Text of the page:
With this weekend’s landmark opening of the acclaimed National Kaohsiung Centre for the Arts, the world’s largest performing arts centre under one roof, Taiwan’s already world-class cultural scene has taken a big leap forward. Holidaymakers to the island nation can experience an international and local arts scene in its major cities or visit its museums and monuments to learn more about Taiwan’s fascinating culture and history which stems from a mix of different nationalities through the ages. Here we take a look at the top five must-see cultural experiences in Taiwan.
NEW – The National Kaohsiung Centre for the Arts (Kaohsiung)
Scheduled to open on 13th October 2018, the new and spectacular National Kaohsiung Centre for the Arts will feature an impressive five state-of-the-art performing spaces, with an incredible cultural mix of both classic and contemporary performances by global and local musicians, dancers and performers. Visitors to the modern and diverse city of Kaohsiung this winter can look forward to an inspirational inaugural season from world’s leading symphony orchestras to cutting-edge dance and theatre, devised by the Centre’s Artistic Director, Chien Wen-Pin. Designed by renowned Dutch architects Mecanoo, the building’s extraordinary architecture is inspired by the local natural environment of banyan trees.
National Taichung Theatre (Taichung)
Any holidaymakers visiting central Taiwan should check out The National Taichung Theatre, a landmark world-class performance and exhibition facility which officially opened in 2016. The impressive six-story venue designed by Pritzker Architecture Prize winner, Toyo Ito, promotes performing arts as its central mission, but also holds free cultural activities, has a free Art Corner where visitors can listen to music and read performing arts magazines and regularly curates visual arts exhibitions in its fifth floor Tutu Gallery.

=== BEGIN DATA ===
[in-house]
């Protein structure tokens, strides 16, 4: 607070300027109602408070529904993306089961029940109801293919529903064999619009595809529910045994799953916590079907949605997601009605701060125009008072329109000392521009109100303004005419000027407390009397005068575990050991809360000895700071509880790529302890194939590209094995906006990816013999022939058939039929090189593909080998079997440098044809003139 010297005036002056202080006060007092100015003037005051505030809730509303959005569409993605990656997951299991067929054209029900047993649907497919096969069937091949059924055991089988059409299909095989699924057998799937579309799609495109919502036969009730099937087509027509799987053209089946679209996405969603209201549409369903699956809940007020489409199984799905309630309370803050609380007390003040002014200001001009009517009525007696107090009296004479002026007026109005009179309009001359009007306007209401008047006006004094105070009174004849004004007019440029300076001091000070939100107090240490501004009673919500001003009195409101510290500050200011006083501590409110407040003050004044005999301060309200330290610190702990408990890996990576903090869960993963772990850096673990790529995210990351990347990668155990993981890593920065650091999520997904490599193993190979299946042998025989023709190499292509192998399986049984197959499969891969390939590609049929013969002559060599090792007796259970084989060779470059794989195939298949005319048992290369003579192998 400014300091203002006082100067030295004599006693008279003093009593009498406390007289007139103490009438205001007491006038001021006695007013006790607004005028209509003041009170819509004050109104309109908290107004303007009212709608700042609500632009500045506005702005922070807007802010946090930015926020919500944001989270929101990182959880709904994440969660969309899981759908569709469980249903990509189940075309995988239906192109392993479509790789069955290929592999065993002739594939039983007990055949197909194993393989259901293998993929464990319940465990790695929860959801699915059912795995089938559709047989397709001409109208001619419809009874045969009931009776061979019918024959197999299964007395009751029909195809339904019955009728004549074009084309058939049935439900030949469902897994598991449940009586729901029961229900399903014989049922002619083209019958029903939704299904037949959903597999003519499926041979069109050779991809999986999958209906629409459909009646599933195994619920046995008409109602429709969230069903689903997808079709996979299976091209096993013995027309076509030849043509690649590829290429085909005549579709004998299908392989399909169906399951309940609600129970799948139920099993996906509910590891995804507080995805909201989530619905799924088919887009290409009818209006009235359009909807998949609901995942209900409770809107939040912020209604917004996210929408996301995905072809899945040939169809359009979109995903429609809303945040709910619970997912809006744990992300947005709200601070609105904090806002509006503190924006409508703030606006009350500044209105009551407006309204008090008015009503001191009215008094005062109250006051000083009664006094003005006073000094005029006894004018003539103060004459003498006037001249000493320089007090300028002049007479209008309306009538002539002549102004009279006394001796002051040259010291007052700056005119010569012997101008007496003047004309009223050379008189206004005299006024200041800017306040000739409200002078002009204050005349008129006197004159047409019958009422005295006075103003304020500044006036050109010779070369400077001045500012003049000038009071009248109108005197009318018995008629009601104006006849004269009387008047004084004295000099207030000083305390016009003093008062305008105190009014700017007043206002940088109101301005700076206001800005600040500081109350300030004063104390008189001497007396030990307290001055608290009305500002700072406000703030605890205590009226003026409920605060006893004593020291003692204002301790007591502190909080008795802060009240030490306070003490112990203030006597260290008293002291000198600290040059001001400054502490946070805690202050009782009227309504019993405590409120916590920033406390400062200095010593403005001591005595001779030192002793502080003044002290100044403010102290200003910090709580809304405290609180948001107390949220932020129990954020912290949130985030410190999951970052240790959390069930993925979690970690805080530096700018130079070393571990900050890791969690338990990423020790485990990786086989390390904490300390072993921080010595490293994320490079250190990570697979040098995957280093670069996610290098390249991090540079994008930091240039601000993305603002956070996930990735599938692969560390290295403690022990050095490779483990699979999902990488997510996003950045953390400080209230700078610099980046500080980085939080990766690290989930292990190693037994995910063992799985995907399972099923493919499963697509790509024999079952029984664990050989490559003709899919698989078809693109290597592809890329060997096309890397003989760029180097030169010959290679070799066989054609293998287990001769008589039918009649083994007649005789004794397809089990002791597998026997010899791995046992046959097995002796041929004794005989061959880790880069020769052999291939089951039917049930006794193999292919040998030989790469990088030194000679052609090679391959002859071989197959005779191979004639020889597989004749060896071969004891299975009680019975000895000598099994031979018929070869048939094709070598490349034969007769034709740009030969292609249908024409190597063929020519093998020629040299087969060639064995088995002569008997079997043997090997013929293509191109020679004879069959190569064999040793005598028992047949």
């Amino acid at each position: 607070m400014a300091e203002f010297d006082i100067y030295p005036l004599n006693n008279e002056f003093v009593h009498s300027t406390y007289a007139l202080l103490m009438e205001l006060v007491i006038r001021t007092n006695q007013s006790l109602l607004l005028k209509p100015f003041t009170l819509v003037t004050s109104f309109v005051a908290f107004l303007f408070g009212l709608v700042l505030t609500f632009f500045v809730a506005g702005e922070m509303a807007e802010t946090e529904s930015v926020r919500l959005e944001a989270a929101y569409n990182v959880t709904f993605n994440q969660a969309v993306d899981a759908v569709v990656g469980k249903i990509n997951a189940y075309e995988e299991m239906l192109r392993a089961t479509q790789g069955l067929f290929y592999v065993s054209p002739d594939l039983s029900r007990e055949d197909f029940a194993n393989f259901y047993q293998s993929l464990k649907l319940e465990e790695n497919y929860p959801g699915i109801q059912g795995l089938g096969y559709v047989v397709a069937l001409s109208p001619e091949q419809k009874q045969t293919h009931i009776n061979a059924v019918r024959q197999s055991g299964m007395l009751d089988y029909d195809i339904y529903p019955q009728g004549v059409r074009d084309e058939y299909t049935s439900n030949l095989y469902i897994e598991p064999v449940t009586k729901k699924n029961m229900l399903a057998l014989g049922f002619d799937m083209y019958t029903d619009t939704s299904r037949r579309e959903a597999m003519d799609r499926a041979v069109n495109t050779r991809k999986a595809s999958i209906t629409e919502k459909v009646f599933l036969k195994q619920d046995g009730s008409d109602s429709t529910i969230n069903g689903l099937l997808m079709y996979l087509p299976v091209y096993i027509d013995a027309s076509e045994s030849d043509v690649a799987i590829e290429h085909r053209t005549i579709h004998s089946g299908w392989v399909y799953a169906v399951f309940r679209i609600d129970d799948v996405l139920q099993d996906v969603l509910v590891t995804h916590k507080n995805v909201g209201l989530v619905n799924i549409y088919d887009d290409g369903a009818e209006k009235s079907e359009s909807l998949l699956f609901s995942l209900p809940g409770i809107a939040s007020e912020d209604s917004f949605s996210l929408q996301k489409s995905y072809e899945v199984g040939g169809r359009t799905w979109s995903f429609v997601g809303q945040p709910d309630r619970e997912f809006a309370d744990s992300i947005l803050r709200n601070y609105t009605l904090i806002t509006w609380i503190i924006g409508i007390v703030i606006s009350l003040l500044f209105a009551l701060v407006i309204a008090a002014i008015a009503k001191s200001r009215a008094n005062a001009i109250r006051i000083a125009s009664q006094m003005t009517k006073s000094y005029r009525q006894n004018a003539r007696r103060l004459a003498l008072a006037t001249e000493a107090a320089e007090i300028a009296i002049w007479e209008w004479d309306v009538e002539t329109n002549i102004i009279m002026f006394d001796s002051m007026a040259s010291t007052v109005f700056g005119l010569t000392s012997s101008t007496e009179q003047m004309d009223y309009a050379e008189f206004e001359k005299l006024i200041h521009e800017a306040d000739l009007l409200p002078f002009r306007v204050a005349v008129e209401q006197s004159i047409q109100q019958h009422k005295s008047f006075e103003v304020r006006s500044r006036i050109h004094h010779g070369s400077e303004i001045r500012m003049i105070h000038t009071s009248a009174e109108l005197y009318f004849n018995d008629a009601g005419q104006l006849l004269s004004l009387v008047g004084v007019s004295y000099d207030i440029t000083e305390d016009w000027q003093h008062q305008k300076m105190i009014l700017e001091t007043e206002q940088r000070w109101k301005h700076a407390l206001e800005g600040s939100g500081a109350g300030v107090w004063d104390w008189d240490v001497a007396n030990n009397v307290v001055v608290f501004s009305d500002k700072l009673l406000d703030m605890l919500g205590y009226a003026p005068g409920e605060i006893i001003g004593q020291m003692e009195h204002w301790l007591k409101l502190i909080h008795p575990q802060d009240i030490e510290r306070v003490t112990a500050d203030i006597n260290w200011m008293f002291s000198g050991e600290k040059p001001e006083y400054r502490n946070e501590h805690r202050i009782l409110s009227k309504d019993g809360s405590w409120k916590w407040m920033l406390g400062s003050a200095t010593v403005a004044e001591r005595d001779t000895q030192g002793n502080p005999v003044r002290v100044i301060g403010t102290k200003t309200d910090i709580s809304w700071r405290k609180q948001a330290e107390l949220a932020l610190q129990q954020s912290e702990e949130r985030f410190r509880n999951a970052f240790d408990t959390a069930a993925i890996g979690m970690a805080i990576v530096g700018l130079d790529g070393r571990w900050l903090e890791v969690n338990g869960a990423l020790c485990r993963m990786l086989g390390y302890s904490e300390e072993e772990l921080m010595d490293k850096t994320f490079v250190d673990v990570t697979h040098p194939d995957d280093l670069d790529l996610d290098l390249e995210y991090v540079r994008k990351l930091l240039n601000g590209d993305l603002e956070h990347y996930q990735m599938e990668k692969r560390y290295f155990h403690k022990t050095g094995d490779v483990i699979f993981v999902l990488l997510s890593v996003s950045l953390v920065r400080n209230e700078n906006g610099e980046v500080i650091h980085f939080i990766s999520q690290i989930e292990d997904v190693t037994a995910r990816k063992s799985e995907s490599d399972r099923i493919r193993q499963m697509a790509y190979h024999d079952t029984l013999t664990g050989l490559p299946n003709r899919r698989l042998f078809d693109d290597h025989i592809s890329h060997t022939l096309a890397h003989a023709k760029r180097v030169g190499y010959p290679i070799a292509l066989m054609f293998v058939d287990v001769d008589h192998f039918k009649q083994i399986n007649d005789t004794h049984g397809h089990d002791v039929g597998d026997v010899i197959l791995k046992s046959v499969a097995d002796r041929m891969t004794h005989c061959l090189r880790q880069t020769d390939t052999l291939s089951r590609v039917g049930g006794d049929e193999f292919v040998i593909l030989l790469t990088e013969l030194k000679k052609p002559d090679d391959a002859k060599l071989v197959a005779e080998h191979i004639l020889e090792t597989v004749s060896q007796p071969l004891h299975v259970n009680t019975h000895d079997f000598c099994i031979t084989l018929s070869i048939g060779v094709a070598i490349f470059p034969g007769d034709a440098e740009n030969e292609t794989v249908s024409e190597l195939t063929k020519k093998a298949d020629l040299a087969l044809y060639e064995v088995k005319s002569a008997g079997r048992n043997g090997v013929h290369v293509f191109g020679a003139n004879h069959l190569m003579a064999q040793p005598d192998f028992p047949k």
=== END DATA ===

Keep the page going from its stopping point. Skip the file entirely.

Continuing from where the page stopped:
The Temples of Tainan (Tainan)
Taiwan’s ancient city and former capital, Tainan situated on the south-western plains of the island was the country’s centre of historic and cultural development until the end of the 19th century. Enjoying a warm climate year-round, the city boasts spectacular temples and historical attractions built by the Dutch in the 17th century. Dotted around the city, and sometimes in little alleyways, visitors can walk around and discover the best of these Taoist temples. These include the Grand Matsu Temple, Confucius Temple and the City God Temple. Another must-see attraction is the French-designed Eternal Fortress from the Qing Dynasty.
National Palace Museum (Taipei and Chiayi)
The National Palace Museum is renowned for its collection of cultural relics, the world-class museum features the largest and finest collection of Chinese art in the world, a staggering 650,000 pieces from 5,000 years of Chinese civilisation. The sleek and modern southern brand of Taipei’s National Palace Museum in Chiayi also showcases part of the collection with Buddhist art from Asia’s oldest civilisations, textiles and other artefacts of Chinese, Taiwanese and Asian heritage.
Pingxi (Northern Taiwan)
Famed for its spectacular annual sky lantern festival during Chinese New Year celebrations, Pingxi is set in the spectacular mountains of Northern Taiwan, just an hour’s drive from Taipei. Many visitors go to the town to buy a lantern, write their hopes and ambitions on it, and set it off into the night’s sky so their dreams come true. As well as the lantern festival, the town is the ideal base for mountain trekking, savouring the different styles of street food as well as enjoying the arts and crafts scene. The town’s unique architecture and design as well as its market area around the Old Street makes it well worth visiting.
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Taiwan – The Heart of Asia: This little island in the Western Pacific is a combination of Asia’s most beautiful characteristics. Taiwan’s breath-taking tapestry of landscapes offer impressive gorges, high mountains, adventurous coastlines, colourful corals, and volcanic islands. This is contrasted with its 21st century cities, fused with traditions and cultures; hundreds of years old in the modern world. Far-East-Flair, Asian culture, and subtropical nature come together to form the enchanting Heart of Asia.